Creating a Pie Chart with Chart.js

In this section I’ll show you how to create a pie chart that shows the skills of a hypothetical developer (I’ll include Java so the developer cannot really be me!).

As you might easily guess, the first step is to include the canvas element used to draw the pie chart:

<canvas id="skills" width="300" height="300"></canvas>

Then, we need to create the data used to draw the chart. In a real-world case the data are provided from a server in some way but for now we’ll use a fixed example without the use of a server. For a pie chart we have to pass an array of objects, each of which can contain several properties. However, to be usable and easy to understand at a first glance it should contain for each object the value you want to show, the color of the slice of the pie, and a label as shown below:

var pieData = [
      value: 25,
      label: 'Java',
      color: '#811BD6'
      value: 10,
      label: 'Scala',
      color: '#9CBABA'
      value: 30,
      label: 'PHP',
      color: '#D18177'
      value : 35,
      label: 'HTML',
      color: '#6AE128'

Finally, as explained in the previous section, we need to get the 2d context of the canvas and to instantiate the chart:

var context = document.getElementById('skills').getContext('2d');
var skillsChart = new Chart(context).Pie(pieData);

Putting together all the snippets listed in this section result in the following output, also available as a JSfiddle:

Drawing a Bar Chart

The next example we’ll build is a bar chart to show how the number of clients of a hypothetical company have changed in year 2014 compared to year 2010 in some nations. As we’ve done for the previous example we have to place a canvas element in the page where we want to show the chart:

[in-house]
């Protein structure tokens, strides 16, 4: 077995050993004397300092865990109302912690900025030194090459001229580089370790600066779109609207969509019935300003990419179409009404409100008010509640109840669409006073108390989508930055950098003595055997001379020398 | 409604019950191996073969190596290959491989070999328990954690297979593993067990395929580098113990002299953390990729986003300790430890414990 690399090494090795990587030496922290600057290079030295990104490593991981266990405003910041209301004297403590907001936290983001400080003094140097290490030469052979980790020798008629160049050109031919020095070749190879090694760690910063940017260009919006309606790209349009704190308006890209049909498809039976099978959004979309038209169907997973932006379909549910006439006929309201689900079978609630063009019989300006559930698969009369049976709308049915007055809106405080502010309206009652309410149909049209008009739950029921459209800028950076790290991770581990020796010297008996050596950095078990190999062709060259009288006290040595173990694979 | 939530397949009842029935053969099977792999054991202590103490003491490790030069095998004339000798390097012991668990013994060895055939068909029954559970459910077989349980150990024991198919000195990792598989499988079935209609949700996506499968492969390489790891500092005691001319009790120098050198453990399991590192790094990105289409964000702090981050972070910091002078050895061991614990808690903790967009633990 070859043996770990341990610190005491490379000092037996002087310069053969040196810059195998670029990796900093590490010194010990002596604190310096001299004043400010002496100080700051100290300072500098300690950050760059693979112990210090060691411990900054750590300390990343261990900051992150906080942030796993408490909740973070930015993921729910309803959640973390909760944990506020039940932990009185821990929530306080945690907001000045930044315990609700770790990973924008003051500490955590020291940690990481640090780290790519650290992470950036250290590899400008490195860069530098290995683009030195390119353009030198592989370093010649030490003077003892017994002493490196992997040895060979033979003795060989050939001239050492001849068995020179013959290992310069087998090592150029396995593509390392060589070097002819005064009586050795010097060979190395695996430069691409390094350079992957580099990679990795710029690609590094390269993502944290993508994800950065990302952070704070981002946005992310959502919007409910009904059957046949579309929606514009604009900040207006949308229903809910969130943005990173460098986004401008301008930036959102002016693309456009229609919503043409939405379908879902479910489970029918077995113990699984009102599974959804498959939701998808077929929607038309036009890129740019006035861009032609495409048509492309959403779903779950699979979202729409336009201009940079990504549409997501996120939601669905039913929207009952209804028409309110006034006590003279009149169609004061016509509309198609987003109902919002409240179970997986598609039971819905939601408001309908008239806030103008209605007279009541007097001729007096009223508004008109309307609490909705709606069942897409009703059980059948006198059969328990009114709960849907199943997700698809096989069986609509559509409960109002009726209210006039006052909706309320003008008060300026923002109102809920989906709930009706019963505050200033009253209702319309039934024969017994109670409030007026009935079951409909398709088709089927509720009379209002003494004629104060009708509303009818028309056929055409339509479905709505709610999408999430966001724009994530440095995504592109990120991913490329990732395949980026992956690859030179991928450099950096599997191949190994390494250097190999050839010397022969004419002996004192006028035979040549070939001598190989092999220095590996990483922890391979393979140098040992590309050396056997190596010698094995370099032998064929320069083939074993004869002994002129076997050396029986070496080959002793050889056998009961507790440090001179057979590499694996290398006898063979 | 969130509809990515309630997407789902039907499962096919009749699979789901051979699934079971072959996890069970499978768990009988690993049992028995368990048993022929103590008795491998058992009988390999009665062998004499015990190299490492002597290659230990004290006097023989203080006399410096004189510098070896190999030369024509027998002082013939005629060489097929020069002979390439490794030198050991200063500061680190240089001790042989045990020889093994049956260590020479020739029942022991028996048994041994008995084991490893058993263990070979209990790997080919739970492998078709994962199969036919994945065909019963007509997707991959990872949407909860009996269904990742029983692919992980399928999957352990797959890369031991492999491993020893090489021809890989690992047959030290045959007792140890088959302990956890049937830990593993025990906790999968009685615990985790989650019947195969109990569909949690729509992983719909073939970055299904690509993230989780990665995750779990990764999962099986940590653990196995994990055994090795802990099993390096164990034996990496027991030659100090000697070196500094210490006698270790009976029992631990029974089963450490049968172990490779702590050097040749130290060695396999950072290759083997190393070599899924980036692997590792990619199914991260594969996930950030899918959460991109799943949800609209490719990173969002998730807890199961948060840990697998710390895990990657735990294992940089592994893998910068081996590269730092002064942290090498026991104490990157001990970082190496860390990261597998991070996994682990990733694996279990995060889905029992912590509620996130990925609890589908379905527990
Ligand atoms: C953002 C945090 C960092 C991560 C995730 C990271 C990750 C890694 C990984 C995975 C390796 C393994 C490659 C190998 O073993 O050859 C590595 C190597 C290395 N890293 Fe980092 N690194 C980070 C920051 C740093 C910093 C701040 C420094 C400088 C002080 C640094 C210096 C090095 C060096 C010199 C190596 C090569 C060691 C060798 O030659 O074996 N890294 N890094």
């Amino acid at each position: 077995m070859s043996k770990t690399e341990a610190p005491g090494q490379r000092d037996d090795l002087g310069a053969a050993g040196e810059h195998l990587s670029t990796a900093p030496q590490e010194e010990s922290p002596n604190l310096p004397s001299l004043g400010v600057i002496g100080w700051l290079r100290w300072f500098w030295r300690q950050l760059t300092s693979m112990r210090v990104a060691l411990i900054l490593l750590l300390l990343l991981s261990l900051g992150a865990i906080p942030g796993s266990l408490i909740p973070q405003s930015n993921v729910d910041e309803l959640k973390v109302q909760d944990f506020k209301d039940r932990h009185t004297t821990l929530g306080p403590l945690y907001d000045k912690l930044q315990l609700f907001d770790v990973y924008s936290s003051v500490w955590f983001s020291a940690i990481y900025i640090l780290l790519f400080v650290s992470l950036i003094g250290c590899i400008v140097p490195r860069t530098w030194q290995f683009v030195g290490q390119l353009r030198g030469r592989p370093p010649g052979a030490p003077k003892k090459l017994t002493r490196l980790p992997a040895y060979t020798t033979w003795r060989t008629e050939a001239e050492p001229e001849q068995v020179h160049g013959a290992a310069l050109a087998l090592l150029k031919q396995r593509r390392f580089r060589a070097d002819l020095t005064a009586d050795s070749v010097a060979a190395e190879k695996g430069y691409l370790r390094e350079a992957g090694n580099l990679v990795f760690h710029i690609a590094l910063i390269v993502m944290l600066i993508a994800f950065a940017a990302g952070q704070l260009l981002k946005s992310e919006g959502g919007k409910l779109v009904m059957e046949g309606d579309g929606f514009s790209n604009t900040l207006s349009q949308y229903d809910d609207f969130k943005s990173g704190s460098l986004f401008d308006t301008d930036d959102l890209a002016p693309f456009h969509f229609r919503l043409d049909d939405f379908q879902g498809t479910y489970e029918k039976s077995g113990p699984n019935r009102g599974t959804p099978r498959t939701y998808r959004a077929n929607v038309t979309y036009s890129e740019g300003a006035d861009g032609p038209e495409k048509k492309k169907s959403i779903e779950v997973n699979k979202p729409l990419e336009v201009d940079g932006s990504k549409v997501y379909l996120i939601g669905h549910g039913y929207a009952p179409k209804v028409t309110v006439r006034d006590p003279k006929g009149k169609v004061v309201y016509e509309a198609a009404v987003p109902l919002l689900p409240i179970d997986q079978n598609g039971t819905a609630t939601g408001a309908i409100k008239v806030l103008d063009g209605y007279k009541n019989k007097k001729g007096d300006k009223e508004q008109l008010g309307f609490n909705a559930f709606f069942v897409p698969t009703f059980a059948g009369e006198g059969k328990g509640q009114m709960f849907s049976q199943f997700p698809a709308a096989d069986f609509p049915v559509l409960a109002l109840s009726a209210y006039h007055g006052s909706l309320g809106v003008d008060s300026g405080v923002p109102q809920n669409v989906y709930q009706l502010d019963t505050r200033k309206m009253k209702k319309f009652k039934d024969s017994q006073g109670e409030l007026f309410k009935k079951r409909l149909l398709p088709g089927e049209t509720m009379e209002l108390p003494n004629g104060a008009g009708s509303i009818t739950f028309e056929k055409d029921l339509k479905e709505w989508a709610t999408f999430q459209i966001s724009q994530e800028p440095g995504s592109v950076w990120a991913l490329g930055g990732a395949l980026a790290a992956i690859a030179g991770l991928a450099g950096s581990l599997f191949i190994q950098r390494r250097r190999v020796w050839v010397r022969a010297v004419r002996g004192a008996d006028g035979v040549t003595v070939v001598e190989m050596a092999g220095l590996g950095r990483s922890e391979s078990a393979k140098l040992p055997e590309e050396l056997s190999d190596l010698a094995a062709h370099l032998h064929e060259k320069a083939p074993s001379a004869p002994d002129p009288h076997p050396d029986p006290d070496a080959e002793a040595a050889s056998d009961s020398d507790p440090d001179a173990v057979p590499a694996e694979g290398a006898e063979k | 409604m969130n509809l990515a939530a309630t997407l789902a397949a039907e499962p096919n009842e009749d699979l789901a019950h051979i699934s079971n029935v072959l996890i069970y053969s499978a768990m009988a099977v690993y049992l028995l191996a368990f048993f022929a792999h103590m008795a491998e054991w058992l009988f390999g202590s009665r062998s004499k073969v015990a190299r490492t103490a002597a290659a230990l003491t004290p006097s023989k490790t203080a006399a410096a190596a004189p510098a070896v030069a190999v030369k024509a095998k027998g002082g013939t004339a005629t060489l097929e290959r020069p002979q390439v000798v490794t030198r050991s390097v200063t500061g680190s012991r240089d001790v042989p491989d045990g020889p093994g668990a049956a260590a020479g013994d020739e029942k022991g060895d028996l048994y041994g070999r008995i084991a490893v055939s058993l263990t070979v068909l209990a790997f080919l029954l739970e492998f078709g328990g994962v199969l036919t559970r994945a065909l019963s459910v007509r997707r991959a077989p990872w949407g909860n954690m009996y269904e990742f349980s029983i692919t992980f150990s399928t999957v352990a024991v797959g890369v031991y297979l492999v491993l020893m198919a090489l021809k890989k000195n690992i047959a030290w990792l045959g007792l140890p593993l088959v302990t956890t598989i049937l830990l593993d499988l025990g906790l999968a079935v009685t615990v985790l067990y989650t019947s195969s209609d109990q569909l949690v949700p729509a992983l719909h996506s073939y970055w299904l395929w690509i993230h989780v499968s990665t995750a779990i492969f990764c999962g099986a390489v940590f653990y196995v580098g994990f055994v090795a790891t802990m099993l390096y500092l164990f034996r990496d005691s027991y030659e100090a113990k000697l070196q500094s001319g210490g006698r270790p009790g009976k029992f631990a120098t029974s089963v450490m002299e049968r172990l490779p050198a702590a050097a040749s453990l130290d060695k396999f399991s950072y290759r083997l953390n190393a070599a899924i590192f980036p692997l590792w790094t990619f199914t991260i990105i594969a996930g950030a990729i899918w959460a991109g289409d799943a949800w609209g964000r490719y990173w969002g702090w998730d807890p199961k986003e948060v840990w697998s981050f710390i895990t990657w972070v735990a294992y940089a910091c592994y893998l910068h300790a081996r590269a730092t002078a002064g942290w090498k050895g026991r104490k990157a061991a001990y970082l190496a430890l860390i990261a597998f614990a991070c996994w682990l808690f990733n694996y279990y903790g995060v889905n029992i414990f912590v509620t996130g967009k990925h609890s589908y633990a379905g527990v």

<canvas id="clients" width="500" height="400"></canvas>

Next, we need to create the data of this fake company:

var barData = {
    labels: ['Italy', 'UK', 'USA', 'Germany', 'France', 'Japan'],
    datasets: [
            label: '2010 customers #',
            fillColor: '#382765',
            data: [2500, 1902, 1041, 610, 1245, 952]
            label: '2014 customers #',
            fillColor: '#7BC225',
            data: [3104, 1689, 1318, 589, 1199, 1436]

As you can see, for a bar chart you have to provide an object containing a property named labels that specifies the names of the instances you want to compare. In our example these instances are Italy, UK, USA, Germany, France, and Japan. In addition, we have to provide a dataset property that defines an array of objects, each of which containing the data we want to compare. In our example we’re comparing the years 2014 and 2010, so we’ll need two objects only. Inside these objects we have to specify a label to give a visual hint of what the data are about, the values for each objects specified as the values of the data property, and optionally the color of the bar.

Once done, we are ready to create the chart:

var context = document.getElementById('clients').getContext('2d');
var clientsChart = new Chart(context).Bar(barData);

Putting together all the snippets reported in this section result in the following output, also available as a JSfiddle:


In this article I introduced you to Chart.js, a JavaScript library to create beautiful charts with ease. As you’ve seen the library is very easy, and in this article I showed some examples. Chart.js also provides you several options that I haven’t covered but that you can learn by reading the official documentation.

Have you ever used this library? How was your experience? If not, have you used a different one?